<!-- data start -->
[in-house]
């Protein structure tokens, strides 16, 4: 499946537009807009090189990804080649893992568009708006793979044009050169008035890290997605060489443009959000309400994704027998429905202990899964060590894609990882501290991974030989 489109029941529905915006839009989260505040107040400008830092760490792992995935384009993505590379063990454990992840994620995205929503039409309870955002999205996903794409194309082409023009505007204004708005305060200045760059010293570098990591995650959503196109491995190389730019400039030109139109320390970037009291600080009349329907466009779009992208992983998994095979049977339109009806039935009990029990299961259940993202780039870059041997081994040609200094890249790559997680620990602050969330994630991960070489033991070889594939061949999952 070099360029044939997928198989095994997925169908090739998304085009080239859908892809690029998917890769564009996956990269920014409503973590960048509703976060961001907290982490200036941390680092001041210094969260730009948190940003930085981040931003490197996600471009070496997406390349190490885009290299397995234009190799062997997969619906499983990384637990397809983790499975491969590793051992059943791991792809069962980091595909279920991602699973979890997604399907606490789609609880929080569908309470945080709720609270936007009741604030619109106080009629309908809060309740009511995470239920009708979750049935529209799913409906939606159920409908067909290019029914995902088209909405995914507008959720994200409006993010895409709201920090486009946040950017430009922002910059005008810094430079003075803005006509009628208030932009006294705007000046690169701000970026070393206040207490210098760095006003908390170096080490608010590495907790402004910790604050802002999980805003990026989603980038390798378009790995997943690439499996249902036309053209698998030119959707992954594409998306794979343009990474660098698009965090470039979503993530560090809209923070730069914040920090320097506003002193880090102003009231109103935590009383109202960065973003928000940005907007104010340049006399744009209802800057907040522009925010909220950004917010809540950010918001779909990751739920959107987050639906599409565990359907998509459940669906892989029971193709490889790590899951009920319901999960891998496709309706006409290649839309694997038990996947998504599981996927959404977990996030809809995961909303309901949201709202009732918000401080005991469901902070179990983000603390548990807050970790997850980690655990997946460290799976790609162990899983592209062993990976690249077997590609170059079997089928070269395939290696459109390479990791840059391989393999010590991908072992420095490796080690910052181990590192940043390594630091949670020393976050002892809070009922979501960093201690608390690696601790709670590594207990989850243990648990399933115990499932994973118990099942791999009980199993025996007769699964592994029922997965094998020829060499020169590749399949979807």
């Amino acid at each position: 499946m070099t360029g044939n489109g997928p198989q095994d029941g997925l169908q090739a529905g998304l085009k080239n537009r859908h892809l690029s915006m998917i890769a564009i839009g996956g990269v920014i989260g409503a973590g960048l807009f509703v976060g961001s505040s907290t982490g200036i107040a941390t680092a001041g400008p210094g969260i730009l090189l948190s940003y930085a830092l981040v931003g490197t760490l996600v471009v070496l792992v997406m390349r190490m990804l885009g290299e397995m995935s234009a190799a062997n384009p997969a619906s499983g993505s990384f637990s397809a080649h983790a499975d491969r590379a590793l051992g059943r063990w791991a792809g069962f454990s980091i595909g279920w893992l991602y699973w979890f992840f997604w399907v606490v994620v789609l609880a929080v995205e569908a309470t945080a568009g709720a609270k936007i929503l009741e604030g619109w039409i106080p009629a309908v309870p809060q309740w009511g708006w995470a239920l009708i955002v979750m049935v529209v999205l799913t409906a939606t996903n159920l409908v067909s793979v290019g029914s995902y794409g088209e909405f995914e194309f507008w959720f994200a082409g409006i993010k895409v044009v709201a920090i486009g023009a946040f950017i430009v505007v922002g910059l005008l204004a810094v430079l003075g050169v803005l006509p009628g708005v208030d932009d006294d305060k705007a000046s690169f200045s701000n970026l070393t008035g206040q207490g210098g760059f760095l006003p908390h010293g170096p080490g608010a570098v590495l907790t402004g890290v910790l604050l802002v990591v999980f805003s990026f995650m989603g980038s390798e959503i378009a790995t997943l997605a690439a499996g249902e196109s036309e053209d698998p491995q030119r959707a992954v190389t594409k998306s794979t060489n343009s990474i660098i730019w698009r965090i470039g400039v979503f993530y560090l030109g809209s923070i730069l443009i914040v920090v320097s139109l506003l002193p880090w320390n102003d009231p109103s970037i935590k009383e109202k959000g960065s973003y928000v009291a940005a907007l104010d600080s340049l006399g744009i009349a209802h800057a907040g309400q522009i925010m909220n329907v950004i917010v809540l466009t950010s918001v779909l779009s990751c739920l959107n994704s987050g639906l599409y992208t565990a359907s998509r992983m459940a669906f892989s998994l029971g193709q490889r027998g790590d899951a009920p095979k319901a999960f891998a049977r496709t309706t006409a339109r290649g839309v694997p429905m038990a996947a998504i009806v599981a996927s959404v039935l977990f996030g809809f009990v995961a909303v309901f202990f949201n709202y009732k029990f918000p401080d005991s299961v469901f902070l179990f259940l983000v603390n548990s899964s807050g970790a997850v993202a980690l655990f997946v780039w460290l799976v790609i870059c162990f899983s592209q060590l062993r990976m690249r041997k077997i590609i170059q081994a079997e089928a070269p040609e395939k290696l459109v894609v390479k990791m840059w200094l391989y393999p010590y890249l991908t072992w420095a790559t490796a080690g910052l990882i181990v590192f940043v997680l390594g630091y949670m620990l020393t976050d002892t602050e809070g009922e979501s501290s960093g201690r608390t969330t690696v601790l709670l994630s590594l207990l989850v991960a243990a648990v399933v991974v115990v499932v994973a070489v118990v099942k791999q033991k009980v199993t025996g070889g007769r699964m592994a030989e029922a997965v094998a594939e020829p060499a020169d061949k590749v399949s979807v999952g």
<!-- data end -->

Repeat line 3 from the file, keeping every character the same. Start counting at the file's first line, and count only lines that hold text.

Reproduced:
């Amino acid at each position: 499946m070099t360029g044939n489109g997928p198989q095994d029941g997925l169908q090739a529905g998304l085009k080239n537009r859908h892809l690029s915006m998917i890769a564009i839009g996956g990269v920014i989260g409503a973590g960048l807009f509703v976060g961001s505040s907290t982490g200036i107040a941390t680092a001041g400008p210094g969260i730009l090189l948190s940003y930085a830092l981040v931003g490197t760490l996600v471009v070496l792992v997406m390349r190490m990804l885009g290299e397995m995935s234009a190799a062997n384009p997969a619906s499983g993505s990384f637990s397809a080649h983790a499975d491969r590379a590793l051992g059943r063990w791991a792809g069962f454990s980091i595909g279920w893992l991602y699973w979890f992840f997604w399907v606490v994620v789609l609880a929080v995205e569908a309470t945080a568009g709720a609270k936007i929503l009741e604030g619109w039409i106080p009629a309908v309870p809060q309740w009511g708006w995470a239920l009708i955002v979750m049935v529209v999205l799913t409906a939606t996903n159920l409908v067909s793979v290019g029914s995902y794409g088209e909405f995914e194309f507008w959720f994200a082409g409006i993010k895409v044009v709201a920090i486009g023009a946040f950017i430009v505007v922002g910059l005008l204004a810094v430079l003075g050169v803005l006509p009628g708005v208030d932009d006294d305060k705007a000046s690169f200045s701000n970026l070393t008035g206040q207490g210098g760059f760095l006003p908390h010293g170096p080490g608010a570098v590495l907790t402004g890290v910790l604050l802002v990591v999980f805003s990026f995650m989603g980038s390798e959503i378009a790995t997943l997605a690439a499996g249902e196109s036309e053209d698998p491995q030119r959707a992954v190389t594409k998306s794979t060489n343009s990474i660098i730019w698009r965090i470039g400039v979503f993530y560090l030109g809209s923070i730069l443009i914040v920090v320097s139109l506003l002193p880090w320390n102003d009231p109103s970037i935590k009383e109202k959000g960065s973003y928000v009291a940005a907007l104010d600080s340049l006399g744009i009349a209802h800057a907040g309400q522009i925010m909220n329907v950004i917010v809540l466009t950010s918001v779909l779009s990751c739920l959107n994704s987050g639906l599409y992208t565990a359907s998509r992983m459940a669906f892989s998994l029971g193709q490889r027998g790590d899951a009920p095979k319901a999960f891998a049977r496709t309706t006409a339109r290649g839309v694997p429905m038990a996947a998504i009806v599981a996927s959404v039935l977990f996030g809809f009990v995961a909303v309901f202990f949201n709202y009732k029990f918000p401080d005991s299961v469901f902070l179990f259940l983000v603390n548990s899964s807050g970790a997850v993202a980690l655990f997946v780039w460290l799976v790609i870059c162990f899983s592209q060590l062993r990976m690249r041997k077997i590609i170059q081994a079997e089928a070269p040609e395939k290696l459109v894609v390479k990791m840059w200094l391989y393999p010590y890249l991908t072992w420095a790559t490796a080690g910052l990882i181990v590192f940043v997680l390594g630091y949670m620990l020393t976050d002892t602050e809070g009922e979501s501290s960093g201690r608390t969330t690696v601790l709670l994630s590594l207990l989850v991960a243990a648990v399933v991974v115990v499932v994973a070489v118990v099942k791999q033991k009980v199993t025996g070889g007769r699964m592994a030989e029922a997965v094998a594939e020829p060499a020169d061949k590749v399949s979807v999952g």